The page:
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Vacation rental scams: What you need to know

Florida attorney general has tips to avoid scams on vacation rentals

File photo
File photo

TALLAHASSEE, Fla. – Florida is a hot spot for vacation rentals and the state's top attorney wants you to be on your guard -- because scammers are hoping to take advantage.

Attorney General Ashley Moody issued a Consumer Alert on Tuesday about a common vacation rental scam.

She said scammers either post online ads on sites, like Craigslist, for properties that aren't actually available to rent or they hijack real vacation listings and change the contact information.

That means when renters show up expecting to kick back and relax at the property they've booked, they're left out in the cold. Or worse, they come face-to-face with homeowners who had no idea their property was listed for rent.

Moody pointed out that the biggest red flag for these scams is when the person listing the ad demands immediate payment.

“With many families on spring break or planning summer vacations, this type of scam can be more common," Moody said. "Renters should be wary of fake rental properties to ensure they are not being scammed and that family vacations are not ruined.”

Moody gave some tips to help you avoid falling for one of these rental property scams:

  • Search for a reputable rental website that offers protection in the event of fraud or offers payment transfer options
  • Find websites that offer a payment portal, where money is held in escrow until the renter arrives at the property with keys in hand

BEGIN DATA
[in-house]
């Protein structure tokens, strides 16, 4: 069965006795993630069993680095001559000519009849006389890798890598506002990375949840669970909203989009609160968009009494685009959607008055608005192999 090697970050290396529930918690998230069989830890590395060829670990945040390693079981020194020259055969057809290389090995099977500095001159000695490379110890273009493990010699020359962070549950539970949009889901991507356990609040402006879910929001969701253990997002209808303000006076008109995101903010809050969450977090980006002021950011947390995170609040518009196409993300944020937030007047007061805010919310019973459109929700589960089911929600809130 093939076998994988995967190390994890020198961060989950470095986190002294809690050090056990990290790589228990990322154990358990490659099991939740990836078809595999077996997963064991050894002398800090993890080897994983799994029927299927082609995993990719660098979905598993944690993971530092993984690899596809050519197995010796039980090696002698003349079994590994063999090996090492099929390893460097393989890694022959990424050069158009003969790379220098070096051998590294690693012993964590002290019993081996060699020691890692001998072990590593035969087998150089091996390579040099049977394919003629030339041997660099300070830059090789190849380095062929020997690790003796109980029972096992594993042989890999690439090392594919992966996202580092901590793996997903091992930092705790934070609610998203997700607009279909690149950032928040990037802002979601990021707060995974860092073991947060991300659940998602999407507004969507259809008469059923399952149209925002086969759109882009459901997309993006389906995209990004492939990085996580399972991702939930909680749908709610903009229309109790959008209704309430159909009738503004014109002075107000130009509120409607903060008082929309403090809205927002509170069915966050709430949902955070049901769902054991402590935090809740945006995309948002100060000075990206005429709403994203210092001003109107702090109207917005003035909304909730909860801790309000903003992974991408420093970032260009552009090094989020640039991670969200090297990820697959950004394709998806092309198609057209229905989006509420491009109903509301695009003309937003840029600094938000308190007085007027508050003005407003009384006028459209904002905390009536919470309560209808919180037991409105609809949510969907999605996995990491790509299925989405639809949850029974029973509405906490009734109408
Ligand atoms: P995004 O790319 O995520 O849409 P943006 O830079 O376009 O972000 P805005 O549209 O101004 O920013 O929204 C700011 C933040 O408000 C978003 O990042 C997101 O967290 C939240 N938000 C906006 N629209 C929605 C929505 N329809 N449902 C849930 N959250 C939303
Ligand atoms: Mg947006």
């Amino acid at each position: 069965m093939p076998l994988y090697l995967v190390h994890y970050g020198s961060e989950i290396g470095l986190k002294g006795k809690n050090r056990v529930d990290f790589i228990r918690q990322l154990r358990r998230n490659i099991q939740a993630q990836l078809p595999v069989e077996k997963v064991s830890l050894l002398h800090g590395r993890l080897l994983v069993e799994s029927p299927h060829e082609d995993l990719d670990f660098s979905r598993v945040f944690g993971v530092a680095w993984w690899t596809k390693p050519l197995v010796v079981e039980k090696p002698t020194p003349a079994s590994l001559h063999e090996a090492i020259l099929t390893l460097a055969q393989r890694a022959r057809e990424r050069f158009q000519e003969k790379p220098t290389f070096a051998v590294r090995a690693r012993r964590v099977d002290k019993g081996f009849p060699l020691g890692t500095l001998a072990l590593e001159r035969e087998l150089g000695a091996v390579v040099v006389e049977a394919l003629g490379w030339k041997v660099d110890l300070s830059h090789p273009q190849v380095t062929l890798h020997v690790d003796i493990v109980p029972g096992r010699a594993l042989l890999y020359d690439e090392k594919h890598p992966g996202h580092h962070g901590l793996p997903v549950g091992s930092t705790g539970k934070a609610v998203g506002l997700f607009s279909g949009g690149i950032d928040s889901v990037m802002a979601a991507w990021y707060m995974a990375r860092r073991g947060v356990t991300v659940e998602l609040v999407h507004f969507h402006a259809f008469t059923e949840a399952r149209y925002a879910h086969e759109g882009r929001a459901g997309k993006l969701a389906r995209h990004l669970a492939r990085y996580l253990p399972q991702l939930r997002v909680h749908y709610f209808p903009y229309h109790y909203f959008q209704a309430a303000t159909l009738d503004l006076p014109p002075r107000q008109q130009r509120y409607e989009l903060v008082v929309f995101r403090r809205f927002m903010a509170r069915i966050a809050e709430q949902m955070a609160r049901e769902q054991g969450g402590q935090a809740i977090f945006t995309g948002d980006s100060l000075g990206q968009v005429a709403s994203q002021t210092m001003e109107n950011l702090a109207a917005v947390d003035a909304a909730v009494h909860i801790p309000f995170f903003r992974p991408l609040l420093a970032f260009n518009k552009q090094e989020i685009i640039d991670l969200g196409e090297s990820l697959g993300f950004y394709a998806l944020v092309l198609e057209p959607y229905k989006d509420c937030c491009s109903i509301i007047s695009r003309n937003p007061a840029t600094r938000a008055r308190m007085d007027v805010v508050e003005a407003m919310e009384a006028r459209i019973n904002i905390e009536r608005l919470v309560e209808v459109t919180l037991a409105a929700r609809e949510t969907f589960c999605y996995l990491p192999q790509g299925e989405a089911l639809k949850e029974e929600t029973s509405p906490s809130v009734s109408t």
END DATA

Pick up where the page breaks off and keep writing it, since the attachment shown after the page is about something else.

• Do not rely solely on email to contact the owner and be wary of foreign telephone numbers
  • Investigate the property and, if possible, visit the property before signing a contract or sending payment
  • Check to see if there are additional rental listings for the property under another owner’s name
  • Ask for additional photos. A legitimate owner or property manager can likely produce these with little difficulty, while a scammer is unlikely to have access to additional photos
  • Pay for a rental with a credit card, via PayPal or through a payment transfer option on the rental listing website, which makes it easier to dispute a fraudulent charge

Anyone who encounters a vacation rental scam should immediately report it to the Florida Attorney General’s Office by filing a complaint online at MyFloridaLegal.com or by calling 1-866-9NO-SCAM.  


About the Author:

A Jacksonville native and proud University of North Florida alum, Francine Frazier has been with News4Jax since 2014 after spending nine years at The Florida Times-Union.